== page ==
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EcoCult is asking the experts to dole out free advice for sustainable and ethical small brands. Our next piece comes from Christine Creamer, founder of Brand Dwell, a New York based strategy and design agency dedicated to digital products and solutions that embrace an ethical, sustainable mindset. With a focus on the intersection between design, technology and communication in branding, she has worked with clients since 2010 to strategically develop brands, campaigns and content programming. 

Particularly with artisan, ethical brands, there’s an inclination to believe that bootstrapping is the most honest, noble approach to growing your brand.

Small artisan and sustainable brand founders often believe that if you work hard enough, and are passionate about your product, then you’ll find success, even with no or little funding. With ethical brands, there’s  an additional concern that being too profit-directed might betray the values of the business.

But here’s the thing: In order to be in business, you have be financially viable. In fact, it’s even more true if you’ve decided to venture down the socially conscious path in which you’re helping artisans make money from their craft. You want customers, retail partners and editors to trust that your brand is a serious player.

(Find out why you should be careful about which PR firm to hire if you’re a sustainable brand.)

All of this requires planning, plus an understanding what you stand for, what type of brand you want to build, and what “success” looks like to you.

So there’s your threshold question (it’s one I ask every single branding client I’ve ever worked with): What does success look like for you – now and several years from now?

How you answer that question is largely going to dictate whether or not a bootstrapping approach will work for your business model and expectations.

Where Bootstrapping Works

True bootstrapping – spending only your own time and money to develop a product, hustling to sell your collection/product yourself, and building based on reinvested profit from sales – is one path to develop a business. It’s also an essential piece to product development in which you test the market with your first line or collection. Getting your product in front of real customers is essential R&D. The first product or collection you develop is often going to be a prototype, full of things that need to be refined or reworked or even repriced. You’ll also see pretty quickly whether or not this is a thing that will make enough money to sustain itself. Those first steps are where bootstrapping works well.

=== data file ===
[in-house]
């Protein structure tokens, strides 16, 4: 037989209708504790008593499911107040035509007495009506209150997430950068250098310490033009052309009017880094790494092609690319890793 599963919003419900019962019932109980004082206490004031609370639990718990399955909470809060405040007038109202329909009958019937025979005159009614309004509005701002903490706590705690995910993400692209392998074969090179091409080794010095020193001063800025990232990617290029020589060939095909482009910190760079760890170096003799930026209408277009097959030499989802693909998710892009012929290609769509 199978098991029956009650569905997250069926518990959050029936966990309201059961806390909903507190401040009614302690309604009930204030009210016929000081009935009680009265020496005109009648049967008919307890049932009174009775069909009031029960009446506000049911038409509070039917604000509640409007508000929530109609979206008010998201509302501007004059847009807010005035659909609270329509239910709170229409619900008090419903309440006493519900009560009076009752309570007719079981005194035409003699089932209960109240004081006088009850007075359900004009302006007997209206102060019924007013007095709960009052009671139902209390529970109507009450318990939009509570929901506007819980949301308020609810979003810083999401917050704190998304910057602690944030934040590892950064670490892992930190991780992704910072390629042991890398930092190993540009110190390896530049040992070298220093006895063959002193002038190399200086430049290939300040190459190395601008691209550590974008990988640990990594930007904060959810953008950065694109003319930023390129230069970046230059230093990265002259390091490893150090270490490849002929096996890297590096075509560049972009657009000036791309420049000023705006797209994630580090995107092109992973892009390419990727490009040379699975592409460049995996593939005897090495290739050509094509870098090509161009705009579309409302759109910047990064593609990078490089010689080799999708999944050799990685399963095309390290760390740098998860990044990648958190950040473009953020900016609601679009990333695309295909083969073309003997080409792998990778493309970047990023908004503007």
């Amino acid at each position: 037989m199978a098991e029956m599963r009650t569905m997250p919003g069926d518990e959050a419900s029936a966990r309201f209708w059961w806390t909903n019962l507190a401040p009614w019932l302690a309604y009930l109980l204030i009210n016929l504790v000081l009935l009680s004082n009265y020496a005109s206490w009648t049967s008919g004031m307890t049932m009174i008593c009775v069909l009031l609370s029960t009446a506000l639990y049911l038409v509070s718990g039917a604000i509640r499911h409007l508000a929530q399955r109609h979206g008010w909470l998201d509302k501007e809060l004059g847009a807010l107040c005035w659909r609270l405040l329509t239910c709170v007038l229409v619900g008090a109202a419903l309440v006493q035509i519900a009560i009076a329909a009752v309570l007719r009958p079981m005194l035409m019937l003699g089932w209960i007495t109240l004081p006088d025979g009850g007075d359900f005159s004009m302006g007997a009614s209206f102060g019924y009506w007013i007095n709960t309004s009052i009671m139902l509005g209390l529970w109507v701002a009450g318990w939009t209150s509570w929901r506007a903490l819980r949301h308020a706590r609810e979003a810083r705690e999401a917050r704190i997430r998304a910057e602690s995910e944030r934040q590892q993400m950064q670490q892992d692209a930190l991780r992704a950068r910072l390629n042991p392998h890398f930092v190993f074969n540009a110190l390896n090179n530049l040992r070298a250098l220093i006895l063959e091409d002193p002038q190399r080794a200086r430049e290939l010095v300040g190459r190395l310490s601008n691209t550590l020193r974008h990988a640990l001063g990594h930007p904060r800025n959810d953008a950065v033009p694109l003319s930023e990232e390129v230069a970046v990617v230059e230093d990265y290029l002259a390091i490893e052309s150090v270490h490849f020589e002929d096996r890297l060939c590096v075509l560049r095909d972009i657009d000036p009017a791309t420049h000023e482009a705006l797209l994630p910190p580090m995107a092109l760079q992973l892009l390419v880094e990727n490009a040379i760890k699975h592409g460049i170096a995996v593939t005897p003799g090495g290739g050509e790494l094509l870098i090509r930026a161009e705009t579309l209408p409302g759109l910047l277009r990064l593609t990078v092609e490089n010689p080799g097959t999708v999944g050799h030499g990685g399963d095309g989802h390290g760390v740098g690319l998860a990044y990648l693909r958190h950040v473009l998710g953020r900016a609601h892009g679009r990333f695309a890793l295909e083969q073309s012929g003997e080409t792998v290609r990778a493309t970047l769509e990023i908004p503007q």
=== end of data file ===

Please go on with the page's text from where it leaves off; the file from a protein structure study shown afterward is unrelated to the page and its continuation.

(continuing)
When to Stop Bootstrapping

After this initial stage, however, many eco, ethical and sustainable brands find themselves trying to figure out how to break even, let alone make a profit. And beyond that, once they develop a certain amount of sales or purchase orders that require volume manufacturing and tighter delivery schedules – as well as a paid team to help build their brand – self-funded businesses can run into even more dangerous financial quarters. This is often where founders either burn out or, on a more positive note, stop bootstrapping and start getting serious.

Behind the hype or the romanticized stories of every brand lies the real story of what it really cost to develop their business and how some serious decisions and planning were essential to achieve real brand growth.

How Brother Vellies Bootstrapped… To a Point

As noted above, some sustainable brands get into business with a very small collection to test the market, and can meet their initial cost of production with minimal investment.  Brother Vellies was founded by an exceptionally talented woman who was well-connected in the fashion industry as a modeling agent, curator and teenage model, Aurora James. James developed her first collection of 20 pairs of traditional African vellie shoes in her own signature style after traveling to Africa in 2013. She then sold those shoes at the Hester Street Flea Market and continued to put more money into developing her collection – the brand was born. She also garnered significant attention during her first New York Fashion Week presentation, and by 2015 was awarded a Vogue Fashion Fund prize of $300,000. Brother Vellies has since grown significantly and is thriving with one of its own shops in New York City, while continuing to embrace a fashion-forward, socially-conscious following that helps to inspire other ethical businesses.